So, the old cruelty was beneficial because now it helps him pretend that the new cruelty doesn't bother him, which is important because if he showed that cruelty bothered him, it would cause people to be more cruel to him.

Sigh.

They start classes the next day, interspersed with weirdly propagandic videos of marines getting torn up fighting aliens aboard ships, and ships in space firing on each other.
Ender worked as hard as anyone; all of them struggled for the first time in their lives, as for the first time in their lives they competed with classmates who were at least as bright as they.
Except when they are not, which is all of the time, because Ender is so, so much smarter than them.  As he proves on his second day, when Dap takes them to the arcade, a vast shining vault of lights on the upper levels of the school, where gravity is weaker: when Ender gets pushed around, he literally gets knocked off his feet and drifts across the room.  This happens a lot, because he immediately heads into the 3D game tables, where older boys are playing commanders of holographic fleets.  He watches them play against the computer for an hour, at which point he is certain that he could easily beat the computer on any humanly-feasible difficulty setting, because that is not at all hilarious.  "Eh, I don't think I need to play this game, I'd pretty obviously be able to beat it already if it was a fair match."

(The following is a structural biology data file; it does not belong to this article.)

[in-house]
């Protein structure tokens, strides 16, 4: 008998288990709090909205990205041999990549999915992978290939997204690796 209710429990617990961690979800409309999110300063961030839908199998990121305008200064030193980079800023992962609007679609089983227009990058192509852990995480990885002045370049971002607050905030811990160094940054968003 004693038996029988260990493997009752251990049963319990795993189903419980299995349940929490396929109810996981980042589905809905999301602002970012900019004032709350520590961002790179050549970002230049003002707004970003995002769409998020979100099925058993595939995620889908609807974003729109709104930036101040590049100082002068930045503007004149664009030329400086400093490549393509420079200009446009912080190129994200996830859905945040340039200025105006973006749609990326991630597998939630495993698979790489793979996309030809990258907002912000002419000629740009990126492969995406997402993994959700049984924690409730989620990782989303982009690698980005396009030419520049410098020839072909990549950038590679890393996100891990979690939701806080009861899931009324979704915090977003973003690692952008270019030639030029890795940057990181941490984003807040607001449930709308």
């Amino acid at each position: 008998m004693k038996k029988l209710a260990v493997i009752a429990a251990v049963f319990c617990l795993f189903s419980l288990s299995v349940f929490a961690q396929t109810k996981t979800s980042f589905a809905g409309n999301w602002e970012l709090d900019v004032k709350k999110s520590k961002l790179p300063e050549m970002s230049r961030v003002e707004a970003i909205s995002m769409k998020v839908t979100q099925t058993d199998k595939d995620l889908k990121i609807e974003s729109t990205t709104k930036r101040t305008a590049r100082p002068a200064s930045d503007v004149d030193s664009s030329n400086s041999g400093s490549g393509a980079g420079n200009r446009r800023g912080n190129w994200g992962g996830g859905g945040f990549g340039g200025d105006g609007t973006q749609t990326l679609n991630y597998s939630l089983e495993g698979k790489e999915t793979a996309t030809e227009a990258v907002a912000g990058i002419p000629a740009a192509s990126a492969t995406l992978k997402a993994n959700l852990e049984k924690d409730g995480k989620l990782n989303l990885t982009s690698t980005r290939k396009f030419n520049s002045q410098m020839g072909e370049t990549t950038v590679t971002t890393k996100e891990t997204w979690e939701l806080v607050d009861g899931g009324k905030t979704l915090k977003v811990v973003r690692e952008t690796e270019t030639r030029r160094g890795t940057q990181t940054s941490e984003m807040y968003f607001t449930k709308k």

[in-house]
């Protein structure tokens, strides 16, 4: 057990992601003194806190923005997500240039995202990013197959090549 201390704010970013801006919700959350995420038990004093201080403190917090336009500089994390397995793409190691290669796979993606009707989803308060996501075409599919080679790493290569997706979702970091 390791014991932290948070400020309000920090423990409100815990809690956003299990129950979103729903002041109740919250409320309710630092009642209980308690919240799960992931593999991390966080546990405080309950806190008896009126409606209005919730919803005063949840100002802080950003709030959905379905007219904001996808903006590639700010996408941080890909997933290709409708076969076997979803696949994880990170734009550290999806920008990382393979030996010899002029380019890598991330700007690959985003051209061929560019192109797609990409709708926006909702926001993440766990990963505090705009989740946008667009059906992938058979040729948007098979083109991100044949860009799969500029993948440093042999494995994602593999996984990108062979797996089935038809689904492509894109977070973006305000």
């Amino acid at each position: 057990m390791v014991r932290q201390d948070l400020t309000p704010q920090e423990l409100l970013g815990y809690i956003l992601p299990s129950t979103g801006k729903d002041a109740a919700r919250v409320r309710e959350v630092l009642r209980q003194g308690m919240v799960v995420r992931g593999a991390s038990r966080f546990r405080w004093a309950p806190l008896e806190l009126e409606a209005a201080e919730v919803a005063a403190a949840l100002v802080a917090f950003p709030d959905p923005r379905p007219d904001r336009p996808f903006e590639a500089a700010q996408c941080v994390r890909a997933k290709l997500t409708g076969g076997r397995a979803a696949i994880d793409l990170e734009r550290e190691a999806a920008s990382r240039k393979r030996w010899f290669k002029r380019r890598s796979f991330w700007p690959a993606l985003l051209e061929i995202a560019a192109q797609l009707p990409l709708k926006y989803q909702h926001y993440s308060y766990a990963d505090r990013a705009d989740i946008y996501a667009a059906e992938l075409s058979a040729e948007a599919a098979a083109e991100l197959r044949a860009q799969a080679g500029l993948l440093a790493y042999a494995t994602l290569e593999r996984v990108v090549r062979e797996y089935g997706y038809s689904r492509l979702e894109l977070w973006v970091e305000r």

Ender wants to play against another boy instead, and asks for a turn.  The older students mock him in some realistically vapid dialogue that only partially feels like a forty-year-old trying to use teenager slang.  It helps that they don't really use slang much, but a kind of cadence.  It does not help that this cadence sounds vaguely like a stereotypical urban hoodlum (and by 'urban' I mean 'black', and by 'hoodlum' I mean 'one-scene TV knockoff').
"I'm Ender Wiggin." 
"Listen up, scrunchface.  You nobody.  Got that.  You nobody, got that?  You not anybody till you gots you first kill.  Got that?" 
The slang of the older boys had its own rhythm.  Ender picked it up quick enough.  "If I'm nobody, how come you cared to play me two out of three?"
Ender loses the first match, then:
They played again, and this time Ender was deft enough to pull off a few maneuvers that the boy had obviously never seen before.  His patterns couldn't cope with them.  Ender didn't win easily, but he won.